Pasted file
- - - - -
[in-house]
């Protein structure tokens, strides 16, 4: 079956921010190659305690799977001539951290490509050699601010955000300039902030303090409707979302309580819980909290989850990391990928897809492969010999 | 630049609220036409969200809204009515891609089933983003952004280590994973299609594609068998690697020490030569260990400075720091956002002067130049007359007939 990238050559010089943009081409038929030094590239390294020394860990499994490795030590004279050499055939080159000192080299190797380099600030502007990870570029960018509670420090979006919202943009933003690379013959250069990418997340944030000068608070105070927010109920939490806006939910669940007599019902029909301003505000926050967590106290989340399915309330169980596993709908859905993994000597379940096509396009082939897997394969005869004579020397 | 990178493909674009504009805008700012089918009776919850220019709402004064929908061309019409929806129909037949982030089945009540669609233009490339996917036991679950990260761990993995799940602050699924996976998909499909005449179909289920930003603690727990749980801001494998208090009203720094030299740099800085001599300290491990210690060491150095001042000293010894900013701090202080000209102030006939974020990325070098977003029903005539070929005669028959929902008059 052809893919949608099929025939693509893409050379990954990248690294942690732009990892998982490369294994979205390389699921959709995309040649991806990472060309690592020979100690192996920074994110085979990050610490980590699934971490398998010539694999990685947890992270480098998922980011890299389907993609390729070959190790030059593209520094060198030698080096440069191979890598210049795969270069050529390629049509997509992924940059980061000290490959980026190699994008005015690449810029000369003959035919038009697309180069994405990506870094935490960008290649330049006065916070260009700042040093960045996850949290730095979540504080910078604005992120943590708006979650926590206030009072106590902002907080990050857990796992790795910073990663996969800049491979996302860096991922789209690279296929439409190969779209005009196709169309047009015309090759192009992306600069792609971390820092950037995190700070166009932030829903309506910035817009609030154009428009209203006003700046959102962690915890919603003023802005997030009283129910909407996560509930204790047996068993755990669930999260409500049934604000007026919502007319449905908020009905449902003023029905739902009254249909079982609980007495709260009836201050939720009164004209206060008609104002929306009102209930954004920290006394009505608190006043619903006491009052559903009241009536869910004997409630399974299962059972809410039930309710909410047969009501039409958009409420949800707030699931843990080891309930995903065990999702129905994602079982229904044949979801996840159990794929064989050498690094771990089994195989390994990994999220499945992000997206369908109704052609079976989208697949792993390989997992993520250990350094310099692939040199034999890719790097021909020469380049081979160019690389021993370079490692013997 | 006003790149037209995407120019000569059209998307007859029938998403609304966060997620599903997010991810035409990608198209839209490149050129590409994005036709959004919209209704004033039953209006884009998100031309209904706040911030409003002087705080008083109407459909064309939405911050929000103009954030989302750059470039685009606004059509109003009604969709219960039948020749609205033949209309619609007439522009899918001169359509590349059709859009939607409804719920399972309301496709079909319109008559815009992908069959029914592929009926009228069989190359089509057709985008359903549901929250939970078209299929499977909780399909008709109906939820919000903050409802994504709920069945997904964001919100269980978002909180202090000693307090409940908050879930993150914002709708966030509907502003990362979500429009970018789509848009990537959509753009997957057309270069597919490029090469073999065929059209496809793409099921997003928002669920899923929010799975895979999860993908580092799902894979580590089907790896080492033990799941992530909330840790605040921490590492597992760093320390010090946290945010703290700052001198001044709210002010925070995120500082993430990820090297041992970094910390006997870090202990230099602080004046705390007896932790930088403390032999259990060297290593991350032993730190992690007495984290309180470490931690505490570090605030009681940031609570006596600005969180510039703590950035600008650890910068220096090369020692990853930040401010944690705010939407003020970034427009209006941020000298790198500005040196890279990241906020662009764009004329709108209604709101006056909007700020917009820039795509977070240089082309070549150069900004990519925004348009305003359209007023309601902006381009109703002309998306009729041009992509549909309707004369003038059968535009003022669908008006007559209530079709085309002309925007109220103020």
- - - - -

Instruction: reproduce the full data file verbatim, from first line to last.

[in-house]
């Protein structure tokens, strides 16, 4: 079956921010190659305690799977001539951290490509050699601010955000300039902030303090409707979302309580819980909290989850990391990928897809492969010999 | 630049609220036409969200809204009515891609089933983003952004280590994973299609594609068998690697020490030569260990400075720091956002002067130049007359007939 990238050559010089943009081409038929030094590239390294020394860990499994490795030590004279050499055939080159000192080299190797380099600030502007990870570029960018509670420090979006919202943009933003690379013959250069990418997340944030000068608070105070927010109920939490806006939910669940007599019902029909301003505000926050967590106290989340399915309330169980596993709908859905993994000597379940096509396009082939897997394969005869004579020397 | 990178493909674009504009805008700012089918009776919850220019709402004064929908061309019409929806129909037949982030089945009540669609233009490339996917036991679950990260761990993995799940602050699924996976998909499909005449179909289920930003603690727990749980801001494998208090009203720094030299740099800085001599300290491990210690060491150095001042000293010894900013701090202080000209102030006939974020990325070098977003029903005539070929005669028959929902008059 052809893919949608099929025939693509893409050379990954990248690294942690732009990892998982490369294994979205390389699921959709995309040649991806990472060309690592020979100690192996920074994110085979990050610490980590699934971490398998010539694999990685947890992270480098998922980011890299389907993609390729070959190790030059593209520094060198030698080096440069191979890598210049795969270069050529390629049509997509992924940059980061000290490959980026190699994008005015690449810029000369003959035919038009697309180069994405990506870094935490960008290649330049006065916070260009700042040093960045996850949290730095979540504080910078604005992120943590708006979650926590206030009072106590902002907080990050857990796992790795910073990663996969800049491979996302860096991922789209690279296929439409190969779209005009196709169309047009015309090759192009992306600069792609971390820092950037995190700070166009932030829903309506910035817009609030154009428009209203006003700046959102962690915890919603003023802005997030009283129910909407996560509930204790047996068993755990669930999260409500049934604000007026919502007319449905908020009905449902003023029905739902009254249909079982609980007495709260009836201050939720009164004209206060008609104002929306009102209930954004920290006394009505608190006043619903006491009052559903009241009536869910004997409630399974299962059972809410039930309710909410047969009501039409958009409420949800707030699931843990080891309930995903065990999702129905994602079982229904044949979801996840159990794929064989050498690094771990089994195989390994990994999220499945992000997206369908109704052609079976989208697949792993390989997992993520250990350094310099692939040199034999890719790097021909020469380049081979160019690389021993370079490692013997 | 006003790149037209995407120019000569059209998307007859029938998403609304966060997620599903997010991810035409990608198209839209490149050129590409994005036709959004919209209704004033039953209006884009998100031309209904706040911030409003002087705080008083109407459909064309939405911050929000103009954030989302750059470039685009606004059509109003009604969709219960039948020749609205033949209309619609007439522009899918001169359509590349059709859009939607409804719920399972309301496709079909319109008559815009992908069959029914592929009926009228069989190359089509057709985008359903549901929250939970078209299929499977909780399909008709109906939820919000903050409802994504709920069945997904964001919100269980978002909180202090000693307090409940908050879930993150914002709708966030509907502003990362979500429009970018789509848009990537959509753009997957057309270069597919490029090469073999065929059209496809793409099921997003928002669920899923929010799975895979999860993908580092799902894979580590089907790896080492033990799941992530909330840790605040921490590492597992760093320390010090946290945010703290700052001198001044709210002010925070995120500082993430990820090297041992970094910390006997870090202990230099602080004046705390007896932790930088403390032999259990060297290593991350032993730190992690007495984290309180470490931690505490570090605030009681940031609570006596600005969180510039703590950035600008650890910068220096090369020692990853930040401010944690705010939407003020970034427009209006941020000298790198500005040196890279990241906020662009764009004329709108209604709101006056909007700020917009820039795509977070240089082309070549150069900004990519925004348009305003359209007023309601902006381009109703002309998306009729041009992509549909309707004369003038059968535009003022669908008006007559209530079709085309002309925007109220103020």